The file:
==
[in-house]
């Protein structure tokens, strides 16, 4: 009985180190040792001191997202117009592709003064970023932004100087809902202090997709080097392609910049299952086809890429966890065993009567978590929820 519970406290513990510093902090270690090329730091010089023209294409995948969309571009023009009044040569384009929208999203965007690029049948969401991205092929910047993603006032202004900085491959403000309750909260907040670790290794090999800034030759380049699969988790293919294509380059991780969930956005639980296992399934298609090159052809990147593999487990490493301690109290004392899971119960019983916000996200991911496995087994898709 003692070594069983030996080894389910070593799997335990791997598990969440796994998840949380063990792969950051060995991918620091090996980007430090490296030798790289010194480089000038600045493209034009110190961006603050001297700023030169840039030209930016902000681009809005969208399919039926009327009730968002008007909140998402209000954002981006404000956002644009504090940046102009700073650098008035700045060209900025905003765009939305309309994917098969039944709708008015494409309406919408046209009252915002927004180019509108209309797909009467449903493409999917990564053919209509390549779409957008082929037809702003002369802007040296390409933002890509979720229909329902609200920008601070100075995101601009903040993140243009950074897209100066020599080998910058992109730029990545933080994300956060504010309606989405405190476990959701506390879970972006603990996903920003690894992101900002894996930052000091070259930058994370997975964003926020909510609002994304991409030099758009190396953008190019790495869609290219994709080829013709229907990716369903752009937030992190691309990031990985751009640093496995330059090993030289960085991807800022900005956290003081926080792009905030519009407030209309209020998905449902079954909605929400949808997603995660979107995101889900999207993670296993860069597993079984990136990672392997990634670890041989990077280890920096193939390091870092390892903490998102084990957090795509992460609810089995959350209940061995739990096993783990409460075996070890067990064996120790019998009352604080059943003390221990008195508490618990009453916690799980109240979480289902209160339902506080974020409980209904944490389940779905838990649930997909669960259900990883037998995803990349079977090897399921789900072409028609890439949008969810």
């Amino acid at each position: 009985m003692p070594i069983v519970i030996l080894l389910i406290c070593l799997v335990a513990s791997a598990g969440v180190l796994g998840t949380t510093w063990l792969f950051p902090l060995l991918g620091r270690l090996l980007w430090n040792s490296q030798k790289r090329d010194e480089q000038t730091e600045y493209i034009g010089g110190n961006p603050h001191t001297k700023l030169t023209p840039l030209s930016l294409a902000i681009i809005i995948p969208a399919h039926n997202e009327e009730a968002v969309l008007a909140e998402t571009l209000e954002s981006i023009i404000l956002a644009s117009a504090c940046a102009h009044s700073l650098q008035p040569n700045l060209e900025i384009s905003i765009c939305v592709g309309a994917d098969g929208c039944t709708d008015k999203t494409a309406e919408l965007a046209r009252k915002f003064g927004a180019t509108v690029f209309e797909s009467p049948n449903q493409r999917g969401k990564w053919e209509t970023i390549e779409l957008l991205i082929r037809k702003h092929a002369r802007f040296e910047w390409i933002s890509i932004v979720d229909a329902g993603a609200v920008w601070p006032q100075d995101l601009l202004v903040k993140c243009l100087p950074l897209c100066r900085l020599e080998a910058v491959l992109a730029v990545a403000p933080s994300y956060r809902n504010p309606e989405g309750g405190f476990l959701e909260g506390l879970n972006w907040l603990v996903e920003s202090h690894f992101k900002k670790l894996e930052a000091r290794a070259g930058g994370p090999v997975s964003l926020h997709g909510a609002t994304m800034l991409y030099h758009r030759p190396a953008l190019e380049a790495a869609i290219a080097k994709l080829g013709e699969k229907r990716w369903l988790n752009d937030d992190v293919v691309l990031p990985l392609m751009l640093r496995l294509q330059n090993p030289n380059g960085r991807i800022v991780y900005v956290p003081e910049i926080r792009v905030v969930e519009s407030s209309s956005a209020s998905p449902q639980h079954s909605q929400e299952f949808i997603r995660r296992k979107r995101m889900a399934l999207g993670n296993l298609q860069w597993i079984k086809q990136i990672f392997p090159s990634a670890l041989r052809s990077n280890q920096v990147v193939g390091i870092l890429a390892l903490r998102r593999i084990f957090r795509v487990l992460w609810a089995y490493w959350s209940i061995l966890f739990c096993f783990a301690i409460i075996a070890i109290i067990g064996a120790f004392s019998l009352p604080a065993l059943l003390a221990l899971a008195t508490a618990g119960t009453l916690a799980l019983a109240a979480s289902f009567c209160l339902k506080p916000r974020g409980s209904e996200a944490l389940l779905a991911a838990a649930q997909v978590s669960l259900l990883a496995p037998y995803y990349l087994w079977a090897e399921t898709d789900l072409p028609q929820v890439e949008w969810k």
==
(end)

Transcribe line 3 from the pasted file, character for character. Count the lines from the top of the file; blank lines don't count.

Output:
């Amino acid at each position: 009985m003692p070594i069983v519970i030996l080894l389910i406290c070593l799997v335990a513990s791997a598990g969440v180190l796994g998840t949380t510093w063990l792969f950051p902090l060995l991918g620091r270690l090996l980007w430090n040792s490296q030798k790289r090329d010194e480089q000038t730091e600045y493209i034009g010089g110190n961006p603050h001191t001297k700023l030169t023209p840039l030209s930016l294409a902000i681009i809005i995948p969208a399919h039926n997202e009327e009730a968002v969309l008007a909140e998402t571009l209000e954002s981006i023009i404000l956002a644009s117009a504090c940046a102009h009044s700073l650098q008035p040569n700045l060209e900025i384009s905003i765009c939305v592709g309309a994917d098969g929208c039944t709708d008015k999203t494409a309406e919408l965007a046209r009252k915002f003064g927004a180019t509108v690029f209309e797909s009467p049948n449903q493409r999917g969401k990564w053919e209509t970023i390549e779409l957008l991205i082929r037809k702003h092929a002369r802007f040296e910047w390409i933002s890509i932004v979720d229909a329902g993603a609200v920008w601070p006032q100075d995101l601009l202004v903040k993140c243009l100087p950074l897209c100066r900085l020599e080998a910058v491959l992109a730029v990545a403000p933080s994300y956060r809902n504010p309606e989405g309750g405190f476990l959701e909260g506390l879970n972006w907040l603990v996903e920003s202090h690894f992101k900002k670790l894996e930052a000091r290794a070259g930058g994370p090999v997975s964003l926020h997709g909510a609002t994304m800034l991409y030099h758009r030759p190396a953008l190019e380049a790495a869609i290219a080097k994709l080829g013709e699969k229907r990716w369903l988790n752009d937030d992190v293919v691309l990031p990985l392609m751009l640093r496995l294509q330059n090993p030289n380059g960085r991807i800022v991780y900005v956290p003081e910049i926080r792009v905030v969930e519009s407030s209309s956005a209020s998905p449902q639980h079954s909605q929400e299952f949808i997603r995660r296992k979107r995101m889900a399934l999207g993670n296993l298609q860069w597993i079984k086809q990136i990672f392997p090159s990634a670890l041989r052809s990077n280890q920096v990147v193939g390091i870092l890429a390892l903490r998102r593999i084990f957090r795509v487990l992460w609810a089995y490493w959350s209940i061995l966890f739990c096993f783990a301690i409460i075996a070890i109290i067990g064996a120790f004392s019998l009352p604080a065993l059943l003390a221990l899971a008195t508490a618990g119960t009453l916690a799980l019983a109240a979480s289902f009567c209160l339902k506080p916000r974020g409980s209904e996200a944490l389940l779905a991911a838990a649930q997909v978590s669960l259900l990883a496995p037998y995803y990349l087994w079977a090897e399921t898709d789900l072409p028609q929820v890439e949008w969810k």